As an activist and diplomat, Lodi Gyaltsen Gyari inspired countless Tibetans and Tibet supporters
Free Tibet and Tibet Watch are saddened to learn of the passing yesterday of Lodi Gyaltsen Gyari (རྒྱ་རི་བློ་གྲོས་རྒྱལ་མཚན), the former Special Envoy to the Dalai Lama in the United States. He was 69 years old.
Born in Nyarong, eastern Tibet, in 1949, Lodi Gyaltsen Gyari distinguished himself in the fields of Tibetan activism, governance and diplomacy. During his childhood in Tibet, he received a monastic education and was known by many as Lodi Gyari Rinpoche, ‘rinpoche’ being a mark of respect among Tibetans who recognised him as a reincarnate Buddhist teacher.
He lived through the Chinese invasion, but escaped with his family to India in 1959. While in India, he helped found the Tibetan Youth Congress, which has gone on to become one of the largest Tibetan organisations in the world. Lodi Gyaltsen Gyari served as editor of Tibetan Freedom Press and then established the Voice of Tibet, now called Tibetan Review. Between 1991 and 2014 he oversaw the work of the International Campaign for Tibet, first as the organisation’s President and then as its Executive Director.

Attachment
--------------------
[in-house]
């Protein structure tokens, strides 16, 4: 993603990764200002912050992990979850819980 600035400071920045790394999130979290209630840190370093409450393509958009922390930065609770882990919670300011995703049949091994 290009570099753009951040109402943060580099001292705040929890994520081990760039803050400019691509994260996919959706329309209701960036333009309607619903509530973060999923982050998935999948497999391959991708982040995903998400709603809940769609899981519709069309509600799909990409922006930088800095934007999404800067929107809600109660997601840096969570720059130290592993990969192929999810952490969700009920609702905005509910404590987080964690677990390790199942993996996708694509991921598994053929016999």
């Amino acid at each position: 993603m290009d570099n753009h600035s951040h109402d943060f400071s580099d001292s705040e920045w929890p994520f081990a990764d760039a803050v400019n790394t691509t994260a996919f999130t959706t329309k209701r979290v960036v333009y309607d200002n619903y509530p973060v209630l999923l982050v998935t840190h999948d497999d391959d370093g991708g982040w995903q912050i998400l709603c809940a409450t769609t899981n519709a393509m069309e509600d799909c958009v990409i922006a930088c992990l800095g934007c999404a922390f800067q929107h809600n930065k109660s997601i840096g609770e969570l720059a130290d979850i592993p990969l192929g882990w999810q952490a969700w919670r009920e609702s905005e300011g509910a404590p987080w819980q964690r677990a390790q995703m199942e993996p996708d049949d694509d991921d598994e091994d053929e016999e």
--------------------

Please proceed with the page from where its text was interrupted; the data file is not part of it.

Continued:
Lodi Gyaltsen Gyari’s work with the Tibetan government in exile saw him become the youngest ever Speaker of the Parliament, aged 30. He would go on to serve as a member of the Kashag, Tibet’s governing council, and from 1990 as Special Envoy for the Dalai Lama in Washington DC. Between 2002 and 2010, he worked on the negotiations over Tibet with China, leading the Tibetan delegation through nine rounds of high-level dialogue. Upon his retirement in 2012, the US Senate passed a resolution honouring his service and commending his achievements.
Lodi Gyaltsen Gyari spent his last years living in Virginia. He was known to be battling liver cancer, with Tibetan media last week reporting that he was in hospital in San Francisco and that his condition was critical. He died on Monday at 6am Pacific Daylight Time, surrounded by his family.
Among those who paid tribute to Lodi were Sikyong Lobsang Sangay and House of Representatives Minority Leader Nancy Pelosi. The Central Tibetan Administration held a prayer service between 2pm and 3pm local time in his honour today. Following the service, the CTA’s departmental offices were closed as a mark of respect.
Lodi Gyaltsen Gyari is survived by his wife, Dawa Chokyi, their six children and his grandchildren, along with his mother, four brothers and three sisters.
Free Tibet and Tibet Watch send our condolences to Lodi’s family and friends, and to those touched by the life he led and the work he did for Tibet.